Kiwi technology firms will have their own chance to star and win on a global stage during next year's Rugby World Cup.
Industry group NZICT is organising a hi-tech forum that will coincide with the tournament and match local firms with potential international investors, distributors and customers.
Chief executive Brett O'Riley says NZICT is still finalising the details but plans to hold the Rutherford Hi-Tech Forum in Christchurch next September in partnership with government agencies, regional groups and other industry associations.
Firms wanting to attend could sit down with organisers and identify who they want to showcase their technology and business to.
"We certainly would be targeting investors but it will be up to the individual company. For example, company X says, `I'm looking for a distribution partner in the Japanese market'. In that case we might work with Trade and Enterprise and identify some partners in Japan or we could work through our own network of NZICT members."
Companies taking part will attend "training camps" in the year leading up to the forum to make them match-ready for the big event, he says.
"If you were targeting investment and capital we'll run a series of bootcamps and use existing programmes that are out there that ensure you've got an information memorandum and an `elevator pitch' ... and away you'll go."
Funding for the forum is still to be finalised, and NZICT will try to keep costs down to encourage participation, Mr O'Riley says.
"It's really using the fact that we know New Zealand is going to be a pretty interesting and vibrant place during the Rugby World Cup and it's an opportunity to showcase the country.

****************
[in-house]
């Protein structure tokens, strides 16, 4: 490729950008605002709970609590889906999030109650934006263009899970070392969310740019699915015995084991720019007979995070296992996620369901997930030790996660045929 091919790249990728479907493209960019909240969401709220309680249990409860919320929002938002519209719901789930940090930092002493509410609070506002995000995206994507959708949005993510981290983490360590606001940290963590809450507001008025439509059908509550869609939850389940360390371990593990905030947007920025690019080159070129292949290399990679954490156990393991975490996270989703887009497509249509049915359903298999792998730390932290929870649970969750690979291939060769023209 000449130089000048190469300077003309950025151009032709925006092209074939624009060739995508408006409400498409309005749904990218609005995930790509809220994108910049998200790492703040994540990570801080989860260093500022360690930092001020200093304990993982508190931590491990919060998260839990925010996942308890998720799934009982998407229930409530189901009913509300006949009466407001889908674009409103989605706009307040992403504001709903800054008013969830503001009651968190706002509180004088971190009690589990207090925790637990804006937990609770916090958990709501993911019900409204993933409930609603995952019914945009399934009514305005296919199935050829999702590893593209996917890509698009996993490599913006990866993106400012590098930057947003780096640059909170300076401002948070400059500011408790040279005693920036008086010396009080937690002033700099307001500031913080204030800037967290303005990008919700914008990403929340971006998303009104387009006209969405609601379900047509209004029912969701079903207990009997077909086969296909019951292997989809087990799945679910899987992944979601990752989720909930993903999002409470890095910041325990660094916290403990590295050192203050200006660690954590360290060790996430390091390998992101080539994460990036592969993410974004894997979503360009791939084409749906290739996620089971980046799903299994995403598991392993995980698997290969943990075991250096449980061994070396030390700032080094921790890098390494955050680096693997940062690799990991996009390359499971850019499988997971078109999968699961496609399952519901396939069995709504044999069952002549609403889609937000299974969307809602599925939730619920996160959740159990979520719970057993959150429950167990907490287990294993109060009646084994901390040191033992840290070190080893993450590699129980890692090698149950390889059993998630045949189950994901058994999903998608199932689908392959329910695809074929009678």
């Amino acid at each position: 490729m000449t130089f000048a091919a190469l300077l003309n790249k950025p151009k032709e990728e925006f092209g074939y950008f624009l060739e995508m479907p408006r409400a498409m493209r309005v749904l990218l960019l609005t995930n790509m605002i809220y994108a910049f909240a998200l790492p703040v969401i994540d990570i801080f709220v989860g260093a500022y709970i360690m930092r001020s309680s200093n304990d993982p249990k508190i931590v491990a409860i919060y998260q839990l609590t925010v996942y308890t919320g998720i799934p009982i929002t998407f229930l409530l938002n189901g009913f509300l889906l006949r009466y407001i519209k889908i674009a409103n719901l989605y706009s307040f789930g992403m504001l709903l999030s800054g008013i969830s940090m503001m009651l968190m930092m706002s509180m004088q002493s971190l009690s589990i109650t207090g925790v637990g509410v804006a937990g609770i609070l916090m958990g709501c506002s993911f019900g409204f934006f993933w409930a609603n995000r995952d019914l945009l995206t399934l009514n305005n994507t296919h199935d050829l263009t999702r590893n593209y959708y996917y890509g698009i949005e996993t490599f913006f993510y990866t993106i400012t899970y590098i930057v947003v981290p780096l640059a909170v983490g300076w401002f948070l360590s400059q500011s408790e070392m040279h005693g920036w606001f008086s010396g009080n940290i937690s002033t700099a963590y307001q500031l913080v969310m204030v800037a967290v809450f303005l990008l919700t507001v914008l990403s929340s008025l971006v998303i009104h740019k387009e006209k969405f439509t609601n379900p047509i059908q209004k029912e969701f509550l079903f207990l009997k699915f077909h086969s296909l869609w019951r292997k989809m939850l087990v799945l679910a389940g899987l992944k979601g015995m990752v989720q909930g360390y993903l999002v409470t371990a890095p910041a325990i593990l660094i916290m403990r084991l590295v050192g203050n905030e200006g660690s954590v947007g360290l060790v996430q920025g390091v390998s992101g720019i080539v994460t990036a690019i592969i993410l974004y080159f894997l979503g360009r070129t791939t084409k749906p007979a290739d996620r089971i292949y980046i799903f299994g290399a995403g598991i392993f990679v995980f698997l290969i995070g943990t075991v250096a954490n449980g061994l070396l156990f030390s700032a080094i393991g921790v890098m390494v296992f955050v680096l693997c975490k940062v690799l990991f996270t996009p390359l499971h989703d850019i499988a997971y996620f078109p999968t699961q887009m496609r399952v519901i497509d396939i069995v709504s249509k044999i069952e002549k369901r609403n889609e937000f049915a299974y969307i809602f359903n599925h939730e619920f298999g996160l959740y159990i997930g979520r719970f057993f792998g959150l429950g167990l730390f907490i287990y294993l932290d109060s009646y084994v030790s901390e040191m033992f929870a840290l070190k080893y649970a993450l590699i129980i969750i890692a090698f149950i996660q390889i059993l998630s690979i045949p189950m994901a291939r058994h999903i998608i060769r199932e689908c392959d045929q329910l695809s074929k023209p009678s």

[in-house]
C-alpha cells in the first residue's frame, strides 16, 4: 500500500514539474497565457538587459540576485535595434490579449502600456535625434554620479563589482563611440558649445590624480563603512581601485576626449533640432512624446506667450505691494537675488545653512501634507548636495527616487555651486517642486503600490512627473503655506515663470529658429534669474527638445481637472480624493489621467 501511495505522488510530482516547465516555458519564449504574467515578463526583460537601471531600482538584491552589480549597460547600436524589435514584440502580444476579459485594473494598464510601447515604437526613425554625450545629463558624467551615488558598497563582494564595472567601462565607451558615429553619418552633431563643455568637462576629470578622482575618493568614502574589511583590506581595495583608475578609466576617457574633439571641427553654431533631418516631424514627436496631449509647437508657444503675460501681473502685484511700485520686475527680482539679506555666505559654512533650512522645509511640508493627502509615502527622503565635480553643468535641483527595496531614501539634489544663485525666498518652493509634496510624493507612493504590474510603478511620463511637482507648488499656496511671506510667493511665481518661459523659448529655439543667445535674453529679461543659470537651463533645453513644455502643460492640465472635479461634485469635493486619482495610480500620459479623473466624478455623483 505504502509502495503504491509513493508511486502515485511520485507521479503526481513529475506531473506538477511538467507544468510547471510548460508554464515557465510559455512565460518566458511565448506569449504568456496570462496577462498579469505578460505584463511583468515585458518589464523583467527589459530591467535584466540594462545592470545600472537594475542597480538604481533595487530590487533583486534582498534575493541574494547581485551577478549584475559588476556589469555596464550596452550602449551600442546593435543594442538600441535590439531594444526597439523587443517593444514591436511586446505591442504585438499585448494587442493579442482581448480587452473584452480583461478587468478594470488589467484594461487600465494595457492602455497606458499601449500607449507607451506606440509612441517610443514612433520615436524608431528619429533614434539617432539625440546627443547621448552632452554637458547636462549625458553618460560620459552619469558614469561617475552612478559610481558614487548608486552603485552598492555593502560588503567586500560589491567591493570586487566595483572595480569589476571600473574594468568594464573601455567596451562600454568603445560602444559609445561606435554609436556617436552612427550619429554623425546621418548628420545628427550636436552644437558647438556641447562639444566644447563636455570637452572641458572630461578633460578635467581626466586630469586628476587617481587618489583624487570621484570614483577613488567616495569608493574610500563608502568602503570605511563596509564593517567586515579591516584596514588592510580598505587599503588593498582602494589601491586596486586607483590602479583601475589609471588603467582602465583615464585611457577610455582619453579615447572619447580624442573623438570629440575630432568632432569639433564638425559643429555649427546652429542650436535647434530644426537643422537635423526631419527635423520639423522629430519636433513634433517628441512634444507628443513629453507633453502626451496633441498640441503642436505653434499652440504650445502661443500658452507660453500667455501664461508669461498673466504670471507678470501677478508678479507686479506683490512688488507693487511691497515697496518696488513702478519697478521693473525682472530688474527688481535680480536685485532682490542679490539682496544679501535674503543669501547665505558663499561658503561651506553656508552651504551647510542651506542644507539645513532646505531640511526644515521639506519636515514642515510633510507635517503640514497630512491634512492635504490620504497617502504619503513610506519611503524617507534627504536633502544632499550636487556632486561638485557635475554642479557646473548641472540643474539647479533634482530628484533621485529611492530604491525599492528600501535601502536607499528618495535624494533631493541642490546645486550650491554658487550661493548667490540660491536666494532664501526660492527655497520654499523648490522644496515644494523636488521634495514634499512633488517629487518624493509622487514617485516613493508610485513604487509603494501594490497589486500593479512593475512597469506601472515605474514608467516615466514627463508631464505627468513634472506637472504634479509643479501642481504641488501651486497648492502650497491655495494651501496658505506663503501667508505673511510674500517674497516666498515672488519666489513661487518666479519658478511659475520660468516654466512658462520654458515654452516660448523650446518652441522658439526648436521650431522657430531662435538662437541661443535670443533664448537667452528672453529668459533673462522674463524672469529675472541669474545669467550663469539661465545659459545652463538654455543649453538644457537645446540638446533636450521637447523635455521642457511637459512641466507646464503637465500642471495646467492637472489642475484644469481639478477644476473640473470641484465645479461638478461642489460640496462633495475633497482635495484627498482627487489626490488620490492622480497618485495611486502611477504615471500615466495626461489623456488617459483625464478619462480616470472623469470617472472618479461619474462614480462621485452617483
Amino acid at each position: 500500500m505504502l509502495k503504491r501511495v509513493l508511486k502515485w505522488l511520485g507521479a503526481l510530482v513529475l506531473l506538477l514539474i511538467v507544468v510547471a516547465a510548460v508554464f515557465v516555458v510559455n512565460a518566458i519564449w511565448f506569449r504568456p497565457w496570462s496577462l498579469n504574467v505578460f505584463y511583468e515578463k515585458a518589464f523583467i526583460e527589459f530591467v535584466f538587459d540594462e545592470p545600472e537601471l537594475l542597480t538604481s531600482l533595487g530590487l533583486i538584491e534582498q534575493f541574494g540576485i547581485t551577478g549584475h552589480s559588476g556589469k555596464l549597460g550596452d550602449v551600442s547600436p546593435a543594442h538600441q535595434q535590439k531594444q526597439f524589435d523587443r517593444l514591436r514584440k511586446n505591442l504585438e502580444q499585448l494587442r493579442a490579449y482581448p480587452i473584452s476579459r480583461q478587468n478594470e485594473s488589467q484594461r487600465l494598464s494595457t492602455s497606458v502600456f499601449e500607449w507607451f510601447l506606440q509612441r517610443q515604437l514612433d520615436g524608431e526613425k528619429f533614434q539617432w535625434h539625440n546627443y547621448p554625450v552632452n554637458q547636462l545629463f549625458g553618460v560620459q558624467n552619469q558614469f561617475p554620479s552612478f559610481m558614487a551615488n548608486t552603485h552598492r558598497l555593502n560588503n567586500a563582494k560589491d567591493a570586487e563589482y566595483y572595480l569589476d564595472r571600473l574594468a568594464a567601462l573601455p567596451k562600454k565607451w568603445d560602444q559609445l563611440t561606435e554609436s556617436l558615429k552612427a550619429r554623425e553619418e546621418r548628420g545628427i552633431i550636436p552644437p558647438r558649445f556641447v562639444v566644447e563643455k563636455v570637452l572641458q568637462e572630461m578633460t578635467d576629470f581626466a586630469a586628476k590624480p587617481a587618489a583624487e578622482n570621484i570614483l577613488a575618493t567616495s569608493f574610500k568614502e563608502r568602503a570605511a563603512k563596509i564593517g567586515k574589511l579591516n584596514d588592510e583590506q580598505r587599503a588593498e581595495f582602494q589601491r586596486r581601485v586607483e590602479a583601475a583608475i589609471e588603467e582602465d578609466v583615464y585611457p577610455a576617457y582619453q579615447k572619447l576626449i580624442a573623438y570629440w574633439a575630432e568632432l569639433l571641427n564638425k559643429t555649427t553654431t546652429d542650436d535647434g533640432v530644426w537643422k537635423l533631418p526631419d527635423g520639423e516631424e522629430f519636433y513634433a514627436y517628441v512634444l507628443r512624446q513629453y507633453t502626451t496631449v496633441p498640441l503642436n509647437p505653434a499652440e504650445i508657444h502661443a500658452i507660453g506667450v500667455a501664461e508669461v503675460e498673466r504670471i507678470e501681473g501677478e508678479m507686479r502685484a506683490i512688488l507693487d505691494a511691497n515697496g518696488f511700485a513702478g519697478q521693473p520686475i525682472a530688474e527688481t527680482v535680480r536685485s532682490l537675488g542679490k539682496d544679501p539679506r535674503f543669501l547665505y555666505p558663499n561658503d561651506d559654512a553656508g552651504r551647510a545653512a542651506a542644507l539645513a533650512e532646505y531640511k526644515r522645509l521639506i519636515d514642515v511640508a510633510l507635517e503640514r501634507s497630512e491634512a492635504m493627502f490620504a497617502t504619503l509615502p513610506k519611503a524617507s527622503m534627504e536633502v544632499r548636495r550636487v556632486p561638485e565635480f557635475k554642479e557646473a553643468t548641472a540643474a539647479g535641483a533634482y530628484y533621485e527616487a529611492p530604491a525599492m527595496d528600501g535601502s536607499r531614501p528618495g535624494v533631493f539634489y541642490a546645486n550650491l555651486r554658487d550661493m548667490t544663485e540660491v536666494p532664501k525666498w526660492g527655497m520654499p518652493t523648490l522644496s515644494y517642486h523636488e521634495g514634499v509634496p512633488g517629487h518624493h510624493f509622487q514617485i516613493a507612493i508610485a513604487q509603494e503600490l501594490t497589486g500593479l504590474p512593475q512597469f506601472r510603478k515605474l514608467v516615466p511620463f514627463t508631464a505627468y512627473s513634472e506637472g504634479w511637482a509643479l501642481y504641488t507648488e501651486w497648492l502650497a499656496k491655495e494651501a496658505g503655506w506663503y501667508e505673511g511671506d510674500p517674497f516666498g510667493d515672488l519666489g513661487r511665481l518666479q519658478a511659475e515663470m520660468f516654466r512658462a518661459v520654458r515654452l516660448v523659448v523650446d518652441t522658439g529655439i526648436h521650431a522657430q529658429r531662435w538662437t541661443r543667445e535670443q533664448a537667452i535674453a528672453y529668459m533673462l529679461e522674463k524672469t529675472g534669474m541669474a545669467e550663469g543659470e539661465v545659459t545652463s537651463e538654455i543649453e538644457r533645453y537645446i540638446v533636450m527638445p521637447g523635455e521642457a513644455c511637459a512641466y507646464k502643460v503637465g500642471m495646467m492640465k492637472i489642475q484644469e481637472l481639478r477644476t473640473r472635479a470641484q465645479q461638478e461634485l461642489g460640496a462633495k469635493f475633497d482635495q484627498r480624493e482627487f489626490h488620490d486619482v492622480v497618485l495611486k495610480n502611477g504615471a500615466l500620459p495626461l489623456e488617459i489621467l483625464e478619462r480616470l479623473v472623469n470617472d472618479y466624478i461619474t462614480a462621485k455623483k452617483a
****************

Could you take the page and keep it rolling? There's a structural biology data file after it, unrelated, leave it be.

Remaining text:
"The Government has thrown down the challenge and the opportunity around the Rugby World Cup to a number of industries and it's about us picking up the challenge on behalf of the industry."
Rugby World Cup business engagement manager Alex Matheson says 85,000 international visitors are expected to be in New Zealand for the tournament and a substantial number of those will be business-people.
"[Many] are coming over for a few weeks from Europe. We're already getting a lot of people knocking on our doors saying, `We want to do more than just tourism and rugby, are there any things in business that we can do?' We want to find out which sectors they're coming from so we can help target those people and put them in touch with the right Kiwi businesses."
Al Monro, former chief executive of touchscreen technology firm NextWindow – bought out this year by Canadian company Smart Technologies – says any initiative that helps local firms understand what international investors are looking for would be of value.
NextWindow was forced to seek international investment after failing to attract local investors, who often do not understand the hi-tech industry and how it works, he says.
Mr O'Riley says Christchurch will be the hub of the forum because of its accommodation and venue options but that does not preclude other centres such as Wellington and Auckland hosting related events.
Kiwi tech firms are not short on innovation but can struggle to commercialise their intellectual property, he says.
"We think this could become an annual event. [We want] to deliver very key messages about New Zealand being open for business, what's available in New Zealand in terms of ... research, science and technology grants and the ultrafast broadband scheme, as well as what's available in New Zealand in terms of innovation."